Will the Election Be Stolen?

The dominant story of this year’s Presidential election is fraud. Even more than the growing crescendo of intimidation and violence, the vital fact that looms ominously over the most important election in a generation is that American elections can be stolen. Easily. George Will writes:

the National Voter Registration Act — a.k.a. “Motor Voter”… imposed “fraud-friendly” rules on the states, requiring them, for example, to register to vote anyone receiving a driver’s license, and to offer mail-in registration with no identification required.
Given such measures, perhaps we should not be surprised that…since 1995, Philadelphia’s population has declined 13 percent but registered voters have increased 24 percent….
The unexamined belief that an ever-higher rate of voter registration is a Good Thing has met its limit in the center of the state that this year is the center of the political universe — Ohio. The U.S. Census Bureau’s 2003 estimate is that in Franklin County — Columbus — there are approximately 815,000 people 18 or over. But 845,720 are now registered.
One reason for such unacceptable numbers in various jurisdictions across the nation is that voter rolls are not frequently enough purged of voters whose status has changed.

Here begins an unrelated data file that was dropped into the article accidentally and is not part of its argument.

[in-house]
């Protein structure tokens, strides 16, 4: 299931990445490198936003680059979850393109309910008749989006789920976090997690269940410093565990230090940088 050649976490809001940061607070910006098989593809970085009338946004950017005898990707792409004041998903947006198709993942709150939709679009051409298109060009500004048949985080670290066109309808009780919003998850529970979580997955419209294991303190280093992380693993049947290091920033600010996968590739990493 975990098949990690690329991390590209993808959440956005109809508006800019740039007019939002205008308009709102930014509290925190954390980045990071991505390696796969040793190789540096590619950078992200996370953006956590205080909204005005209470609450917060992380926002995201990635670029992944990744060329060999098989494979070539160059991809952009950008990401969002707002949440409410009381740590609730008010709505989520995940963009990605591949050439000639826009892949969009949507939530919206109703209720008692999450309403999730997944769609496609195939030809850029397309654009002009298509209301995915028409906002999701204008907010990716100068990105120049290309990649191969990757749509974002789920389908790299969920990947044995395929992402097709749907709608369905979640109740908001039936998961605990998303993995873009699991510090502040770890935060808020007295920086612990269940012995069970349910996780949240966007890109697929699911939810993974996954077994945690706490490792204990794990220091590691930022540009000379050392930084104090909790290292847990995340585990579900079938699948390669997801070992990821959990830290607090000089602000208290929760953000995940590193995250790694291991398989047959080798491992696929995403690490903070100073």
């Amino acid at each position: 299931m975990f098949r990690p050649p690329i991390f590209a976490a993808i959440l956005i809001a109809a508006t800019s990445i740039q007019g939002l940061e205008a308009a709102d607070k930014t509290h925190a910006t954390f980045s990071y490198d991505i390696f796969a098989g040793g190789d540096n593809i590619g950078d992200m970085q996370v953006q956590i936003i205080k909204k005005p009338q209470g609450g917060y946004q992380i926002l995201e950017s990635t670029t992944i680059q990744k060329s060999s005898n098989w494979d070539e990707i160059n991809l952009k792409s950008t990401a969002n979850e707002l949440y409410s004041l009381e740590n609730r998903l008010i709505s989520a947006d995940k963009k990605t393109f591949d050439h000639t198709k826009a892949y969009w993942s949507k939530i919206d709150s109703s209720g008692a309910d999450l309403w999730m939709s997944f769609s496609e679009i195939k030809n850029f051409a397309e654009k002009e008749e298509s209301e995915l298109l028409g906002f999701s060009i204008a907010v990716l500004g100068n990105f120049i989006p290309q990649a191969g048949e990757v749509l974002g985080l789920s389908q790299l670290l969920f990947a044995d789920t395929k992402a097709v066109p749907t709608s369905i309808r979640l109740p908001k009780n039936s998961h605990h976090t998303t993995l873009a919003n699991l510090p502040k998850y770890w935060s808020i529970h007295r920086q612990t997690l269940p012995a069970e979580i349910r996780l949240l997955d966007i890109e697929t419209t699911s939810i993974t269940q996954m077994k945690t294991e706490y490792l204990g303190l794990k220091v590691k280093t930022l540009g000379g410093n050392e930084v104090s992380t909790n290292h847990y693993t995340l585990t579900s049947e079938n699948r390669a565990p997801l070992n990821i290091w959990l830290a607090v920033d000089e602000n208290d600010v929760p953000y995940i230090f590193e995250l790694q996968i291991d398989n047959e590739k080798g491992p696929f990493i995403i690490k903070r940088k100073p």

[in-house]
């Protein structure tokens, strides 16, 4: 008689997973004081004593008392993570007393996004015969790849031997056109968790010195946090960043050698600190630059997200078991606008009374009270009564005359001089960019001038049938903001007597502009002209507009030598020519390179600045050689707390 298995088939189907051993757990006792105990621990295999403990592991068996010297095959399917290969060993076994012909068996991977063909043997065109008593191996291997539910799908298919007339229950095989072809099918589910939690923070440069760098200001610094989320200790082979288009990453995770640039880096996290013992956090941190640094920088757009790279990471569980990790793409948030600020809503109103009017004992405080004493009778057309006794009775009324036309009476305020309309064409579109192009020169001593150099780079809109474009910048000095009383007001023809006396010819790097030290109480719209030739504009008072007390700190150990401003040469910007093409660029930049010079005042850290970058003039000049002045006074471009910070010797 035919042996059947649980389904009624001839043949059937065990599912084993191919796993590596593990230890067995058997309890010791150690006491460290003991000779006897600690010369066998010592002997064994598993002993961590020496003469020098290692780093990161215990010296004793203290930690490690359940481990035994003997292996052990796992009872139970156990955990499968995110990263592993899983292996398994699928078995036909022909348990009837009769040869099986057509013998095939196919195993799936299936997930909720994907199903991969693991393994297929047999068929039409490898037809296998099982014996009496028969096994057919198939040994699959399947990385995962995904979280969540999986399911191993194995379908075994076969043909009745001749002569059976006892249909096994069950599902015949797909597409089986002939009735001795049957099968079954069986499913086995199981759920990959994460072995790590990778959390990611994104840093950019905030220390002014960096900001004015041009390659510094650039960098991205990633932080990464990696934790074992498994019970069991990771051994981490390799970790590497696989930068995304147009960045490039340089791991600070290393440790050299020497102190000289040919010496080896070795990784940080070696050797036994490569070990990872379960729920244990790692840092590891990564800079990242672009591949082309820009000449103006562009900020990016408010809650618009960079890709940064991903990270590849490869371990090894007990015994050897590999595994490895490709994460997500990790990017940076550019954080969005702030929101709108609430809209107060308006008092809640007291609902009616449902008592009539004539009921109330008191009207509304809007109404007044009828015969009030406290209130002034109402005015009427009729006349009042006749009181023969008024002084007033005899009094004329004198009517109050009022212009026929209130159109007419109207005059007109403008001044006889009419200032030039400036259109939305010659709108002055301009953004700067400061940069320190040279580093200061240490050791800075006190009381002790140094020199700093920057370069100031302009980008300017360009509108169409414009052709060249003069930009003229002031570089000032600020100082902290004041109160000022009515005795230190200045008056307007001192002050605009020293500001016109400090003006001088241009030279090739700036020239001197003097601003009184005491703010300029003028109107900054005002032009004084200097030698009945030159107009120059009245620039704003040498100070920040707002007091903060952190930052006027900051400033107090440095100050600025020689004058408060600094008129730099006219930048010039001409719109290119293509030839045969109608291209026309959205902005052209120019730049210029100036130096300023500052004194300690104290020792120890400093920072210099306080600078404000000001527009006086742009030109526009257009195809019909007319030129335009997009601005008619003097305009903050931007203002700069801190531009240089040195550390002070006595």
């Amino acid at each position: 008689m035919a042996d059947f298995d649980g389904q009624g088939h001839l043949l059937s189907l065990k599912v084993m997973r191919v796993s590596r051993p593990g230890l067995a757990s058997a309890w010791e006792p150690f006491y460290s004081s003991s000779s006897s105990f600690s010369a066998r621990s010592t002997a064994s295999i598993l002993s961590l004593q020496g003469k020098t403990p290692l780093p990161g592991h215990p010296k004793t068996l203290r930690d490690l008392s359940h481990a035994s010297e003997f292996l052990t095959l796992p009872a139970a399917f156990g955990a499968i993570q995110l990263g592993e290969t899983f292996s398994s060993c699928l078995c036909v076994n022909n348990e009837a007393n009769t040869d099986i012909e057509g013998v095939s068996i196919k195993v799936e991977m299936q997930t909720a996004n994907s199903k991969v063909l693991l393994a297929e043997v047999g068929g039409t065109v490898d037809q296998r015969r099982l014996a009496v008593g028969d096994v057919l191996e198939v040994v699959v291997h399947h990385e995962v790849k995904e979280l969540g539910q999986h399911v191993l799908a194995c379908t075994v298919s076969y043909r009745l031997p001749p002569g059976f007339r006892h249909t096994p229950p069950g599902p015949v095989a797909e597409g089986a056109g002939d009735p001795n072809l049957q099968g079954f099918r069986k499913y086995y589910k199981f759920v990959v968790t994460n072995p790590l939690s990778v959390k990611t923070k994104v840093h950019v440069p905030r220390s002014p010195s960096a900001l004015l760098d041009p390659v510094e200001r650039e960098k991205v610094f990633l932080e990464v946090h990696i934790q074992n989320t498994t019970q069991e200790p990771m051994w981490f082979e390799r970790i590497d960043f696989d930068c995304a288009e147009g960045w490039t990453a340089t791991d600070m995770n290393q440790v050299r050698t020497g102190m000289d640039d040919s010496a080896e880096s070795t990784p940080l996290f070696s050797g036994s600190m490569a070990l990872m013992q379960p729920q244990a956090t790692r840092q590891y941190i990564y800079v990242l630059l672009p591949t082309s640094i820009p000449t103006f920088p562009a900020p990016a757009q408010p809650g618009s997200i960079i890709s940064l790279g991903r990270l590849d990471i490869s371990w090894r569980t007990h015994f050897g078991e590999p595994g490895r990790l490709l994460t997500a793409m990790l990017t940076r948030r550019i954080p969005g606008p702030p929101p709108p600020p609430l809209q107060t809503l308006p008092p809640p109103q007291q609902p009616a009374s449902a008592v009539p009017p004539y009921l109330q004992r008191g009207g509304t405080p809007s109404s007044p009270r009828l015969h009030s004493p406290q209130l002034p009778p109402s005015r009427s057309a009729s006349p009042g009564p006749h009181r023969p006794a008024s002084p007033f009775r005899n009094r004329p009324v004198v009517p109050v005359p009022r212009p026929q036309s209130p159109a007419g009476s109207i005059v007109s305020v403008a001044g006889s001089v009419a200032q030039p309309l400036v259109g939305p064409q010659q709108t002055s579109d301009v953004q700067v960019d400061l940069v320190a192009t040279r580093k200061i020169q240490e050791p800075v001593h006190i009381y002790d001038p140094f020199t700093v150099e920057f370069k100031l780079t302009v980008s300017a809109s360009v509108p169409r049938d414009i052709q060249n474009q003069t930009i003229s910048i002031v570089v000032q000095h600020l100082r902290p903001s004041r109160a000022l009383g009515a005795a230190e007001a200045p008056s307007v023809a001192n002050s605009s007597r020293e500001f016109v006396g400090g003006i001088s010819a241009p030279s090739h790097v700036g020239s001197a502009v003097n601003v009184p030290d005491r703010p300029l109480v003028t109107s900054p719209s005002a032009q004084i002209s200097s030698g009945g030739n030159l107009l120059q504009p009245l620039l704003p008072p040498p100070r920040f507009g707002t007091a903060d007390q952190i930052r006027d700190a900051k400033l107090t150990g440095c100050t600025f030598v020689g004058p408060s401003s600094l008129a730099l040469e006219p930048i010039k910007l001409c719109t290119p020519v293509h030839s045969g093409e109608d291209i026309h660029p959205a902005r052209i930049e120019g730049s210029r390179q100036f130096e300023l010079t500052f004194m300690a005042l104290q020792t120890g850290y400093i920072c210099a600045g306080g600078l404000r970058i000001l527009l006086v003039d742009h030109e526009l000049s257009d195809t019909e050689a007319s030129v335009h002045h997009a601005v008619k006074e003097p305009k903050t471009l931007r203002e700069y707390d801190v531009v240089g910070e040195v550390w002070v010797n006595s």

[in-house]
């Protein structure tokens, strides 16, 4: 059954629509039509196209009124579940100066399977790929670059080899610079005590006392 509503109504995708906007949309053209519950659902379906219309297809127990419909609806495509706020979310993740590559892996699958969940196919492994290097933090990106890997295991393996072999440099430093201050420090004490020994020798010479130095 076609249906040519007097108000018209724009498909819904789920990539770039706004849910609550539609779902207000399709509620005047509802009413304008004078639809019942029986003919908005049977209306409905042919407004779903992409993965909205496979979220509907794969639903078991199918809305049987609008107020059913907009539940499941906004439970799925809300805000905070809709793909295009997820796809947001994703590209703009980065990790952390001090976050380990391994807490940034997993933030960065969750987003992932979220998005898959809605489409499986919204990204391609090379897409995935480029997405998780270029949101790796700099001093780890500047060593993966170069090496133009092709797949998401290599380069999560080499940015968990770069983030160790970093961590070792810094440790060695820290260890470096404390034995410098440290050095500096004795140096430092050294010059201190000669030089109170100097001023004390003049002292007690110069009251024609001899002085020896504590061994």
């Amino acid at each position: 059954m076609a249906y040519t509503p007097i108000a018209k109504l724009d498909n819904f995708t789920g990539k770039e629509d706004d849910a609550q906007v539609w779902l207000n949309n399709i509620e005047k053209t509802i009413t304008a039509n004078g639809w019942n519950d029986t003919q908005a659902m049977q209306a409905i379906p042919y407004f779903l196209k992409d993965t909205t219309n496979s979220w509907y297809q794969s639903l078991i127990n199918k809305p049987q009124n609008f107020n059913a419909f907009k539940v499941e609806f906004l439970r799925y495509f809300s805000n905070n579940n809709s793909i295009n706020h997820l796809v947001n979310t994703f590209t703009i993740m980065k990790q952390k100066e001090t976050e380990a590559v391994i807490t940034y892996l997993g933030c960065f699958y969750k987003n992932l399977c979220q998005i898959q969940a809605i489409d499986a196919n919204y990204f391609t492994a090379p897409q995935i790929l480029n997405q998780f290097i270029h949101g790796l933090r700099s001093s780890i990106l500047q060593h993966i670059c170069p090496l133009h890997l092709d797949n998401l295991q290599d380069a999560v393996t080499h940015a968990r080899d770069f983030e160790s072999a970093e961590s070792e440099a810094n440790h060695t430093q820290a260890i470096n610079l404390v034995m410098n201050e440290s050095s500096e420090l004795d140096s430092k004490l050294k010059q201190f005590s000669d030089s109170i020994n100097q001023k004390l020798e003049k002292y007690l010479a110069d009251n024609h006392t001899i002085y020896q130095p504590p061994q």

Unfortunately, there is reluctance, especially among Republicans, to support measures that might appear to have a “disparate impact” on minorities and therefore be denounced as racist.

In Ohio, likely to be the decisive state this year, Republicans have filed challenges to more than 35,000 newly-registered “voters.” These are individuials to whom letters were mailed, but returned as undeliverable, suggesting that the newly-registered voter either is dead, does not exist, or does not live in the precince where he or she is newly registered. The Republicans’ challenges were, of course, denounced as undemocratic.
The reality is that no serious effort is made to prevent voter fraud. Here in Minnesota, as in many states, anyone can go from precinct to precinct, voting in each. A prospective voter cannot be required to produce identification or evidence that he or she lives in the precinct if a registered voter “vouches” for that person. And there is no limit on how many people a single registered voter can vouch for. So as a practical matter, the only limit on fraud in Minnesota is the willingness of an individual to take the time to go from precinct to precinct, or to come to Minnesota to vote after already voting in another state–say, Wisconsin or Iowa. The same is true in many other states.
The bottom line is that if this election is close enough, it will be stolen. If it is too close to steal but still close, the result will be months or years of litigation, designed either to give John Kerry the Presidency, or to deny President Bush legitimacy in his second term. Under current law, there is no solution to the problem of voter fraud other than a one-sided election. And this year, that doesn’t look likely.


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